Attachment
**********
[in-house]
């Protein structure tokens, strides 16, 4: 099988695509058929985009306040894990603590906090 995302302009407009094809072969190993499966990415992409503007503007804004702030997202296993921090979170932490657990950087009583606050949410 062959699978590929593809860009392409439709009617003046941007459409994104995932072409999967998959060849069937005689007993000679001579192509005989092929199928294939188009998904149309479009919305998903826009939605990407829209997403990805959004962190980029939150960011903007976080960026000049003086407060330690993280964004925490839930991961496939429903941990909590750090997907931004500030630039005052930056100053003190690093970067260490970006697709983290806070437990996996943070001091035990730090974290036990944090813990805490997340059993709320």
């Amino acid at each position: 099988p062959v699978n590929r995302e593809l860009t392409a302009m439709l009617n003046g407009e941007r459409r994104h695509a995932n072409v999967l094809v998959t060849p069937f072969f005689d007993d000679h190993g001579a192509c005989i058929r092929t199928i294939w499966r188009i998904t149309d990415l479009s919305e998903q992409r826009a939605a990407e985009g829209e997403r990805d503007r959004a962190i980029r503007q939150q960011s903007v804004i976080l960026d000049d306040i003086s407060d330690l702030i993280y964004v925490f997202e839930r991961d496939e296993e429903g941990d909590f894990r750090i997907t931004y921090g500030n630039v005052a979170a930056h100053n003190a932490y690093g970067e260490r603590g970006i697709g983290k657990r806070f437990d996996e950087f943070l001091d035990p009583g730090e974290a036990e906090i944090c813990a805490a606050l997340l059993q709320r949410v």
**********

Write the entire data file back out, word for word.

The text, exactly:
[in-house]
């Protein structure tokens, strides 16, 4: 099988695509058929985009306040894990603590906090 995302302009407009094809072969190993499966990415992409503007503007804004702030997202296993921090979170932490657990950087009583606050949410 062959699978590929593809860009392409439709009617003046941007459409994104995932072409999967998959060849069937005689007993000679001579192509005989092929199928294939188009998904149309479009919305998903826009939605990407829209997403990805959004962190980029939150960011903007976080960026000049003086407060330690993280964004925490839930991961496939429903941990909590750090997907931004500030630039005052930056100053003190690093970067260490970006697709983290806070437990996996943070001091035990730090974290036990944090813990805490997340059993709320």
């Amino acid at each position: 099988p062959v699978n590929r995302e593809l860009t392409a302009m439709l009617n003046g407009e941007r459409r994104h695509a995932n072409v999967l094809v998959t060849p069937f072969f005689d007993d000679h190993g001579a192509c005989i058929r092929t199928i294939w499966r188009i998904t149309d990415l479009s919305e998903q992409r826009a939605a990407e985009g829209e997403r990805d503007r959004a962190i980029r503007q939150q960011s903007v804004i976080l960026d000049d306040i003086s407060d330690l702030i993280y964004v925490f997202e839930r991961d496939e296993e429903g941990d909590f894990r750090i997907t931004y921090g500030n630039v005052a979170a930056h100053n003190a932490y690093g970067e260490r603590g970006i697709g983290k657990r806070f437990d996996e950087f943070l001091d035990p009583g730090e974290a036990e906090i944090c813990a805490a606050l997340l059993q709320r949410v």